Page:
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How Independent Contractors Can Receive Workers' Compensation BenefitsAn independent contractor and a business agree on a work contract because there are advantages for both sides. One advantage for the business is that it is likely not liable if the contractor is injured while working. Businesses will deny workers' compensation claims by independent contractors because contractors are not protected employees. However, some Illinois courts have allowed truck drivers working as independent contractors to receive workers' compensation benefits. Judges will scrutinize a driver's work arrangement with the business to determine whether he or she is effectively an employee.

Truck Owner-Operators

Truck owner-operators use their own trucks to transport freight for a business or organization. A business may hire a truck owner-operator as an employee or contract one as an independent driver. Truck owner-operators are generally considered independent contractors if they:


McHenry County Workers' Compensation LawyerIllinois law requires all employers to carry workers' compensation insurance for employees in case they are injured while on the job. However, that liability often does not extend to injuries that happen at company-sponsored recreational events, such as picnics and sports leagues.

A shoulder injury from throwing a softball too hard at the company picnic or a torn ACL while playing for the company basketball team may lead to several doctor visits. Sometimes these events happen during company hours, but that does not mean you will be covered by workers' compensation. Illinois' Workers' Compensation Act and state court decisions say a company's liability is determined by whether the activity is considered voluntary, regardless of whether the employee is being paid while attending the event.

Illinois courts have often ruled against employee compensation for injuries that occur at voluntary events. However, there is a precedent for plaintiffs being awarded compensation. Success relies on a couple of factors:


workers compensation bill, Crystal Lake workers comp attorneysWorkers' compensation in Illinois may be undergoing drastic changes that make collecting it more difficult, following the election of Governor Rauner. One of the most important features of any workers' compensation system is known as the “causation standard.” In order to collect workers' compensation, an injured employee must show that the injury arose out of their employment. The causation standard is the standard the courts apply for determining whether an injury actually arose out of the employment or whether it was caused by some other factor completely separate from the person's job.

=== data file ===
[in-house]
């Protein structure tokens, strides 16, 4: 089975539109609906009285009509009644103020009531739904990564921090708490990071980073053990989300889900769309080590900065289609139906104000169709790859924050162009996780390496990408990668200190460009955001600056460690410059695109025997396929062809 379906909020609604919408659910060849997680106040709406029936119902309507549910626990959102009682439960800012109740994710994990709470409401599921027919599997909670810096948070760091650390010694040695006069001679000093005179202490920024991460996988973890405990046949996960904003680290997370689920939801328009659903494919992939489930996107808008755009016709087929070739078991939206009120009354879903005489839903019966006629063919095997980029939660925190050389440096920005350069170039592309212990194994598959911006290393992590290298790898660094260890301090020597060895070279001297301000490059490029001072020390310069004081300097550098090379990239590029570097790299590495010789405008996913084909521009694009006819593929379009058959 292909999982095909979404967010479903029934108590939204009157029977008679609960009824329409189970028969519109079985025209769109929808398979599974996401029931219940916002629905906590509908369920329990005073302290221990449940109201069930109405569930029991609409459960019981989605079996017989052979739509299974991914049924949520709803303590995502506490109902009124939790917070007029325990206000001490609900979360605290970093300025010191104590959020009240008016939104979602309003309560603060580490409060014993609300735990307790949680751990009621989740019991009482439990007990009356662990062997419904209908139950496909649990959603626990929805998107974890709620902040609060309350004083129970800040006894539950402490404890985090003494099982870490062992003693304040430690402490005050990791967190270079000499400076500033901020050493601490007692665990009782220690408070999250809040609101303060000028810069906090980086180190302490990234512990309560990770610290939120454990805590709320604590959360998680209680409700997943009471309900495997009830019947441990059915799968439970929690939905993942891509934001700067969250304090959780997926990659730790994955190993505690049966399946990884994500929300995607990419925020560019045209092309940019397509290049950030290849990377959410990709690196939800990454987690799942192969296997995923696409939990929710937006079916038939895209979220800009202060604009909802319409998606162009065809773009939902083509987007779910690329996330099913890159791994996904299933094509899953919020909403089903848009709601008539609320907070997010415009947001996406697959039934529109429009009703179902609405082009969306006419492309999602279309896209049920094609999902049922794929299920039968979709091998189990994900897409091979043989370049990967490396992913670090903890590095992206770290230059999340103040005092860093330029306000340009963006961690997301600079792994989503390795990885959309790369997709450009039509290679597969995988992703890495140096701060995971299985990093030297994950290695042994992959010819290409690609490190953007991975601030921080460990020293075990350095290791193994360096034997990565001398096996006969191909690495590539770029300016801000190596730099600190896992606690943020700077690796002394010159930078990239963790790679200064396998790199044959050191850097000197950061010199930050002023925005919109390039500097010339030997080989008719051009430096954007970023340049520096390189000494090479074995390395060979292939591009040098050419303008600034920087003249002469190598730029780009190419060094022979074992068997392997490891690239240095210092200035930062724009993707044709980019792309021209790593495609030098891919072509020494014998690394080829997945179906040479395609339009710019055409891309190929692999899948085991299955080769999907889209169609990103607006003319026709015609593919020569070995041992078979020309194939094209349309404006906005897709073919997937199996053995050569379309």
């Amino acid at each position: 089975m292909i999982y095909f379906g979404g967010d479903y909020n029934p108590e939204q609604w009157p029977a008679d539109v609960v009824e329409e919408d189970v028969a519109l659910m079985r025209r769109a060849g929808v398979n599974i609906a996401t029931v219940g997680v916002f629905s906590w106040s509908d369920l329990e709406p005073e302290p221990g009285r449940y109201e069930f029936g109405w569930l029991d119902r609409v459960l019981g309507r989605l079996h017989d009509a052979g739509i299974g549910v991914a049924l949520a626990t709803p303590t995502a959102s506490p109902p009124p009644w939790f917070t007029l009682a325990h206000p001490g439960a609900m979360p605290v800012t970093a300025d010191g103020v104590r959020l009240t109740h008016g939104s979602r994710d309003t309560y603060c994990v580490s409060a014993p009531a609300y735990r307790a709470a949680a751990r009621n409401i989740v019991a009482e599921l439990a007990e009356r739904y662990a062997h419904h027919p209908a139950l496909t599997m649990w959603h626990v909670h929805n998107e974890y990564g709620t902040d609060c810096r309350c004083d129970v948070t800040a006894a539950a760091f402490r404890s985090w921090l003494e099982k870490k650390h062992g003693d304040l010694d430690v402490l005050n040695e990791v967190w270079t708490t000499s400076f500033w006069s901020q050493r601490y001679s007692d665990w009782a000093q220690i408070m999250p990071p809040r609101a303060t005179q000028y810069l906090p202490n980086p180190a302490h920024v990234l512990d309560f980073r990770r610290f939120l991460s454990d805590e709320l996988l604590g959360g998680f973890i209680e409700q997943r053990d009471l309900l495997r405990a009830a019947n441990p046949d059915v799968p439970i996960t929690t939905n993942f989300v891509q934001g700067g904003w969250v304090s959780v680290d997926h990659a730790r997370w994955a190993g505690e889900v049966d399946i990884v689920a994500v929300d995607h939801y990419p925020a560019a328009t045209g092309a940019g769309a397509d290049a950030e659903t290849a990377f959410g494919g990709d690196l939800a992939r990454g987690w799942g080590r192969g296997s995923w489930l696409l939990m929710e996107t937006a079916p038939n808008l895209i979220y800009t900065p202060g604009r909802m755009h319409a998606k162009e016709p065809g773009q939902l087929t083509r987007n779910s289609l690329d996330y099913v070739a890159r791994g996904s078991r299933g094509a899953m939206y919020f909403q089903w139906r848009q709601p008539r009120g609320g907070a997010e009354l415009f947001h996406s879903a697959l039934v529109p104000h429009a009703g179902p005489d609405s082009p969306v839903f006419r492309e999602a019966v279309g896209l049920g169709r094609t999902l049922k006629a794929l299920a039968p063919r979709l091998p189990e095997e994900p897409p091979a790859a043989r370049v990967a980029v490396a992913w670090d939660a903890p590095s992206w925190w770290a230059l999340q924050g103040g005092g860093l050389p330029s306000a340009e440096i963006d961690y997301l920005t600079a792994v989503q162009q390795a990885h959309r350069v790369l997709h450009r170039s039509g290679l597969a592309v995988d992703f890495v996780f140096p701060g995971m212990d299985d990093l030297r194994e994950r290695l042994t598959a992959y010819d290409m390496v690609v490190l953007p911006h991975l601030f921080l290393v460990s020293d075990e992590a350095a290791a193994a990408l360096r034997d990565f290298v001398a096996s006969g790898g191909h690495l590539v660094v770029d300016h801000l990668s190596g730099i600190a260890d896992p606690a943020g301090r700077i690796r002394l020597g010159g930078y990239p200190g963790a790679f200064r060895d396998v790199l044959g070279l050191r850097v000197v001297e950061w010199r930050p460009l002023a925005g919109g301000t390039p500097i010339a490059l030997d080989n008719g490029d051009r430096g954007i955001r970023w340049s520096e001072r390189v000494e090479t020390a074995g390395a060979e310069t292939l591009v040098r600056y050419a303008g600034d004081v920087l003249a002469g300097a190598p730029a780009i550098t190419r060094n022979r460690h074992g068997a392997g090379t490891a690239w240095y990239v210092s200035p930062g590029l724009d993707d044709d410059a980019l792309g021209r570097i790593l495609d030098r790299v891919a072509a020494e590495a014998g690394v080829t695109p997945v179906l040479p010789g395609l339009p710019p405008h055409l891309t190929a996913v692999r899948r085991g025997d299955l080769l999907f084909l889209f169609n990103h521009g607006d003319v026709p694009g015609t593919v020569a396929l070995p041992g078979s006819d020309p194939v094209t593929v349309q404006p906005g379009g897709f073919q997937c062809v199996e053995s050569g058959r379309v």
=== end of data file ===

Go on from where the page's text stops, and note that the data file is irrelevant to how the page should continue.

A new senate bill, SB 846, would affect the workers' compensation in a variety of ways, but one of the most important is that it would raise the causation standard. The bill would institute something known as “primary causation.” That standard would make it more difficult for people to collect workers' compensation because it would require injured workers' to prove that the primary cause of their injury was their employment.

Causation in Workers' Compensation


Illinois workers' compensation, McHenry County workers' compensation attorney, workers' compensation, workers' compensation statute, workers' compensation law, work injury claim, seek medical treatment, wrongful terminationWorkers' compensation statutes can be complicated, and companies often attempt to layer extra policies on top of them, making them even harder to understand. However, a recent federal court case in Illinois expanded the rights of workers seeking treatment for on-the-job injuries. The case relates to policies that corporations can put in place to govern how their workers receive medical treatment. The court ruled that a company may not require employees to notify a company before seeking medical treatment for an injury. While this case may yet be appealed, it could have important implications for workers looking to collect workers' compensation.

The Facts

The case relates to a package handler working for FedEx in 2011. The employee began complaining of a sore back, and therefore informed his supervisors. The company placed him on light duty work for a few days while he could recuperate. Close to a week after the initial report he sought medical treatment for his continuing pain. The physician's assistant who examined him cleared him to continue working. However, the physician's assistant also issued him a note instructing his employer to keep him on light duty until a proper physical examination could be performed.

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